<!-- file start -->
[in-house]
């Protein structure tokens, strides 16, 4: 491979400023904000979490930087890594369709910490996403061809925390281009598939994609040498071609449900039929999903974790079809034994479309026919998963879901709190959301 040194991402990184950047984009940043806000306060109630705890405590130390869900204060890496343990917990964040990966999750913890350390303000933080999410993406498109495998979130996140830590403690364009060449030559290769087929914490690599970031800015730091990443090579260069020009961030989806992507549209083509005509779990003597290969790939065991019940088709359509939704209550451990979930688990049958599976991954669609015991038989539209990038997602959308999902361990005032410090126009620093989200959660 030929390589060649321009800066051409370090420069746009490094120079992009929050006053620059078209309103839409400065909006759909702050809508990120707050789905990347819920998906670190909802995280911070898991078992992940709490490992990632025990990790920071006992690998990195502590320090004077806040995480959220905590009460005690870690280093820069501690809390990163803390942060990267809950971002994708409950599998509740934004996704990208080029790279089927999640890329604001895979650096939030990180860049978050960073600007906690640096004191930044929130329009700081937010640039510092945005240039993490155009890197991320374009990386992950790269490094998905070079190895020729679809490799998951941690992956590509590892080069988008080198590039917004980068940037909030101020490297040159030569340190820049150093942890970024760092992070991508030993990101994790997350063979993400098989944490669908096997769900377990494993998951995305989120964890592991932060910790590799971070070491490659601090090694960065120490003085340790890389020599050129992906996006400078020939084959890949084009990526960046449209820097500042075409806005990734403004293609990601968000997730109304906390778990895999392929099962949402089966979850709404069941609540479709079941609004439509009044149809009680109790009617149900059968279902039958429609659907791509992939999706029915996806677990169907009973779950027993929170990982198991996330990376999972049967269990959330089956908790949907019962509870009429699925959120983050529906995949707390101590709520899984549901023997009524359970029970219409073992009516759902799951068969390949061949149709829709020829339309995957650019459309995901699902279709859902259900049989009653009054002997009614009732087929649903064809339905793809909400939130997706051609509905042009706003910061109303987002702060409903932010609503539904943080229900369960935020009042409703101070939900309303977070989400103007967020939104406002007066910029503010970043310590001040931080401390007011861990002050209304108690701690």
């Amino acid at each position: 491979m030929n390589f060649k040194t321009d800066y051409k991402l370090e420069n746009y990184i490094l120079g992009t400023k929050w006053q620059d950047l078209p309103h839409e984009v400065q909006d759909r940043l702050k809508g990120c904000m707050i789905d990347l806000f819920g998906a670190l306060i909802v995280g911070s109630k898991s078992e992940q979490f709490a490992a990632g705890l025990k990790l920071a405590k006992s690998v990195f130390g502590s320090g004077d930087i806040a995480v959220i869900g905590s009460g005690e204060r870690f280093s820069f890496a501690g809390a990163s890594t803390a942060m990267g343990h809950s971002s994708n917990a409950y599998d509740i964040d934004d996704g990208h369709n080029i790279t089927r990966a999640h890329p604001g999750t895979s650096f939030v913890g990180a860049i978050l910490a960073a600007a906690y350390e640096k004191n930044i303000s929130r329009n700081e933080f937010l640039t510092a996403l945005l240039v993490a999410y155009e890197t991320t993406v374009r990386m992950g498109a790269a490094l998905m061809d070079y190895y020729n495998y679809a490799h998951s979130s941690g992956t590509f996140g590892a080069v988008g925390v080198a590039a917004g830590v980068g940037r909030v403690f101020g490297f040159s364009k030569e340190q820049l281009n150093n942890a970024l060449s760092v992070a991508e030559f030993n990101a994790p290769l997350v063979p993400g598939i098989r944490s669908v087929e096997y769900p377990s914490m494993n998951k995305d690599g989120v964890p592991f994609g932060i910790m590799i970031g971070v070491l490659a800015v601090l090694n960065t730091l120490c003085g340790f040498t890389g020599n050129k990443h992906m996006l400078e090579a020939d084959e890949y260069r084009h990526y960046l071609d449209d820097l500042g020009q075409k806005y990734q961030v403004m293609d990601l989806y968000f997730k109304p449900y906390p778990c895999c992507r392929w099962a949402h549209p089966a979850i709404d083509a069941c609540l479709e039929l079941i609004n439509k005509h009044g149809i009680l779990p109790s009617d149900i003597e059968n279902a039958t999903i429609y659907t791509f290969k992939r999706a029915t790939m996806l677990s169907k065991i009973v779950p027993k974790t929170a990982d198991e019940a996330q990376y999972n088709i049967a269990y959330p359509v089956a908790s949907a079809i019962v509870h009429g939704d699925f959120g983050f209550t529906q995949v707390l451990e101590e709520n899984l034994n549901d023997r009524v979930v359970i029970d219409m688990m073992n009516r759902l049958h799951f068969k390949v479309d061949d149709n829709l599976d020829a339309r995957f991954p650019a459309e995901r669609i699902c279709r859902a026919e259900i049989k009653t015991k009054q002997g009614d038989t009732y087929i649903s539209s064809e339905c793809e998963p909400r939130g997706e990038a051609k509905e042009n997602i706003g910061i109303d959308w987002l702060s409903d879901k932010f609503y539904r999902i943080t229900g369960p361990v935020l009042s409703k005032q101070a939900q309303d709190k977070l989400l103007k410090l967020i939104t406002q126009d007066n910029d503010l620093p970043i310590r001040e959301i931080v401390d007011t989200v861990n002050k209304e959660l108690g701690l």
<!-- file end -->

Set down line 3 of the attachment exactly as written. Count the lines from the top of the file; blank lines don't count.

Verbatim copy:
């Amino acid at each position: 491979m030929n390589f060649k040194t321009d800066y051409k991402l370090e420069n746009y990184i490094l120079g992009t400023k929050w006053q620059d950047l078209p309103h839409e984009v400065q909006d759909r940043l702050k809508g990120c904000m707050i789905d990347l806000f819920g998906a670190l306060i909802v995280g911070s109630k898991s078992e992940q979490f709490a490992a990632g705890l025990k990790l920071a405590k006992s690998v990195f130390g502590s320090g004077d930087i806040a995480v959220i869900g905590s009460g005690e204060r870690f280093s820069f890496a501690g809390a990163s890594t803390a942060m990267g343990h809950s971002s994708n917990a409950y599998d509740i964040d934004d996704g990208h369709n080029i790279t089927r990966a999640h890329p604001g999750t895979s650096f939030v913890g990180a860049i978050l910490a960073a600007a906690y350390e640096k004191n930044i303000s929130r329009n700081e933080f937010l640039t510092a996403l945005l240039v993490a999410y155009e890197t991320t993406v374009r990386m992950g498109a790269a490094l998905m061809d070079y190895y020729n495998y679809a490799h998951s979130s941690g992956t590509f996140g590892a080069v988008g925390v080198a590039a917004g830590v980068g940037r909030v403690f101020g490297f040159s364009k030569e340190q820049l281009n150093n942890a970024l060449s760092v992070a991508e030559f030993n990101a994790p290769l997350v063979p993400g598939i098989r944490s669908v087929e096997y769900p377990s914490m494993n998951k995305d690599g989120v964890p592991f994609g932060i910790m590799i970031g971070v070491l490659a800015v601090l090694n960065t730091l120490c003085g340790f040498t890389g020599n050129k990443h992906m996006l400078e090579a020939d084959e890949y260069r084009h990526y960046l071609d449209d820097l500042g020009q075409k806005y990734q961030v403004m293609d990601l989806y968000f997730k109304p449900y906390p778990c895999c992507r392929w099962a949402h549209p089966a979850i709404d083509a069941c609540l479709e039929l079941i609004n439509k005509h009044g149809i009680l779990p109790s009617d149900i003597e059968n279902a039958t999903i429609y659907t791509f290969k992939r999706a029915t790939m996806l677990s169907k065991i009973v779950p027993k974790t929170a990982d198991e019940a996330q990376y999972n088709i049967a269990y959330p359509v089956a908790s949907a079809i019962v509870h009429g939704d699925f959120g983050f209550t529906q995949v707390l451990e101590e709520n899984l034994n549901d023997r009524v979930v359970i029970d219409m688990m073992n009516r759902l049958h799951f068969k390949v479309d061949d149709n829709l599976d020829a339309r995957f991954p650019a459309e995901r669609i699902c279709r859902a026919e259900i049989k009653t015991k009054q002997g009614d038989t009732y087929i649903s539209s064809e339905c793809e998963p909400r939130g997706e990038a051609k509905e042009n997602i706003g910061i109303d959308w987002l702060s409903d879901k932010f609503y539904r999902i943080t229900g369960p361990v935020l009042s409703k005032q101070a939900q309303d709190k977070l989400l103007k410090l967020i939104t406002q126009d007066n910029d503010l620093p970043i310590r001040e959301i931080v401390d007011t989200v861990n002050k209304e959660l108690g701690l």